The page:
Tetralogy of Fallot : Overview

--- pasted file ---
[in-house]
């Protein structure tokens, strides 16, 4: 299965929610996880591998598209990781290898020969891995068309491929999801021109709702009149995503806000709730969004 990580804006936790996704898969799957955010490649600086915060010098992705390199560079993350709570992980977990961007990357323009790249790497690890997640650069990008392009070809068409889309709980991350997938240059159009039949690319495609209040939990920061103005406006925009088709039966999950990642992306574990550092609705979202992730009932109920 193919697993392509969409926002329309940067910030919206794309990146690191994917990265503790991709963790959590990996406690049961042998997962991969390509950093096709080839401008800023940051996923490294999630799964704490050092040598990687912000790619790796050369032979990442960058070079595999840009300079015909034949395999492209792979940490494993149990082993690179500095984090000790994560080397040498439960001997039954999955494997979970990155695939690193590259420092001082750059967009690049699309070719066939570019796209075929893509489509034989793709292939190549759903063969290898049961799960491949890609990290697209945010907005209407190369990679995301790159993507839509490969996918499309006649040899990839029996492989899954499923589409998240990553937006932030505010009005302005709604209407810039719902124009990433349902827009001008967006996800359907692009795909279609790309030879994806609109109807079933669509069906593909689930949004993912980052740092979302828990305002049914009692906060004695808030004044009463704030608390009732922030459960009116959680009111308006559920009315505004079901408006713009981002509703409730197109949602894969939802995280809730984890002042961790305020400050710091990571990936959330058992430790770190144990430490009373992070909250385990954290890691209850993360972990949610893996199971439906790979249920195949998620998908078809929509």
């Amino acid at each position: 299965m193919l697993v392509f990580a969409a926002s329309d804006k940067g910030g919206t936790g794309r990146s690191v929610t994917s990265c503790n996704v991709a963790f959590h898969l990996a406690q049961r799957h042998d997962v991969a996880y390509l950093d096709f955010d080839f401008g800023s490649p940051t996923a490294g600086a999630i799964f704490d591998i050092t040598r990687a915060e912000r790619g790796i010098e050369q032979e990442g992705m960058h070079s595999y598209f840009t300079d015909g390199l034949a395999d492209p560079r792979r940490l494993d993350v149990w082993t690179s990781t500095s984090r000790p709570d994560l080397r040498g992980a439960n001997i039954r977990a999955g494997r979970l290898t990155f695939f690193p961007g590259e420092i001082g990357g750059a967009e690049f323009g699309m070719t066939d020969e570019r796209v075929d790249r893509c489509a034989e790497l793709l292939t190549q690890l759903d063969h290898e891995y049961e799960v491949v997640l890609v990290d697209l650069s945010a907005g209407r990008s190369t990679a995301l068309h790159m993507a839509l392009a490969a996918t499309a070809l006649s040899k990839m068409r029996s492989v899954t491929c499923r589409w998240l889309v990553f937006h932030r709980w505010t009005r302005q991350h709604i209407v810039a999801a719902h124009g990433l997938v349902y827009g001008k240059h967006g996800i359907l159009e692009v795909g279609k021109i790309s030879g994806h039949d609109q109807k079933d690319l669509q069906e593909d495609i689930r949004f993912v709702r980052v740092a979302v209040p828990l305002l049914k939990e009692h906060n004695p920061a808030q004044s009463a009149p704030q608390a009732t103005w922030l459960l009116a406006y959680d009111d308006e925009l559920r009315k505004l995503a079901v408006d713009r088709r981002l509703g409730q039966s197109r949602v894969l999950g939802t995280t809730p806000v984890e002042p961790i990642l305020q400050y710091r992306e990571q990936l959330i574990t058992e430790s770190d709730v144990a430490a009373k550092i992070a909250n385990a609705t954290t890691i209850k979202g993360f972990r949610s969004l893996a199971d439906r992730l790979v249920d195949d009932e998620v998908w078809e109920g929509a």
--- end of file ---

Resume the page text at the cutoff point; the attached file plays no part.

Named for the French physician who first described it in 1888, tetralogy of Fallot is a type of heart defect that is present at birth (congenital heart disease). According to the American Heart Association, it occurs in less than 5 out of 10,000 babies. It involves a tetralogy (a complex of four conditions) that includes: Ventricular septal defect (VSD). A hole in the wall (septum) between the heart’s two lower chambers (the ventricles). The VSD is the prime defect with tetralogy of Fallot and leads to all the other conditions seen. This particular VSD however is different than most other VSDs in that its position is shiftCongenital heart disease is any heart abnormality, defect or malformation present from birth.ed in such a way that there is a tendency for much of the blood from the right ventricle to be shunted toward the left ventricle. This tendency to have the blood criss-cross at the VSD results in a significant amount of oxygen poor blood being pumped out to the body without going to the lungs first. Hypertrophy (enlargement and thickening) of the right ventricle. An enlargement of the muscle tissue of the right ventricle due to overexertion, usually as a result of increased blood flow to the right side of the heart (caused by the VSD) and by blockage of the blood being pumped out to the lungs. Much of the hypertrophy is secondary to the unusual location of the VSD causing some of the muscle bundles in the right ventricle to abnormally thicken. This will block the channel through which the right ventricle pumps blood out to the lungs. Pulmonary stenosis. A narrowing (stenosis) of the pulmonary valve or the channel in the right ventricle leading to the pulmonary valve. This narrowing decreases the amount of oxygen-poor blood from the right ventricle that can travel through the pulmonary artery to the lungs. Thus, there is a decreased blood flow to the lungs. Displaced, deviated or overriding aorta. This is another effect of the location of the VSD. Instead of opening into the left ventricle, which pumps oxygen-rich blood into the aorta, the main artery out to the body opens into both the right and left ventricle. This allows excess blood in the right ventricle (usually as a result of pulmonary stenosis) to be pumped out to the body. Because the body is receiving so much oxygen-poor blood, the skin of the child often has a bluish tint (cyanosis, or blue baby when occurring in infants). Prenatal heart circulation is different than adults and the heart continues to evolve after birth. The combination of these four heart defects lead to reduced blood flow to the lungs because less oxygen-poor blood can squeeze through the pulmonary valve to get to the lungs, and more oxygen-poor blood is pumped to the tissues of the body.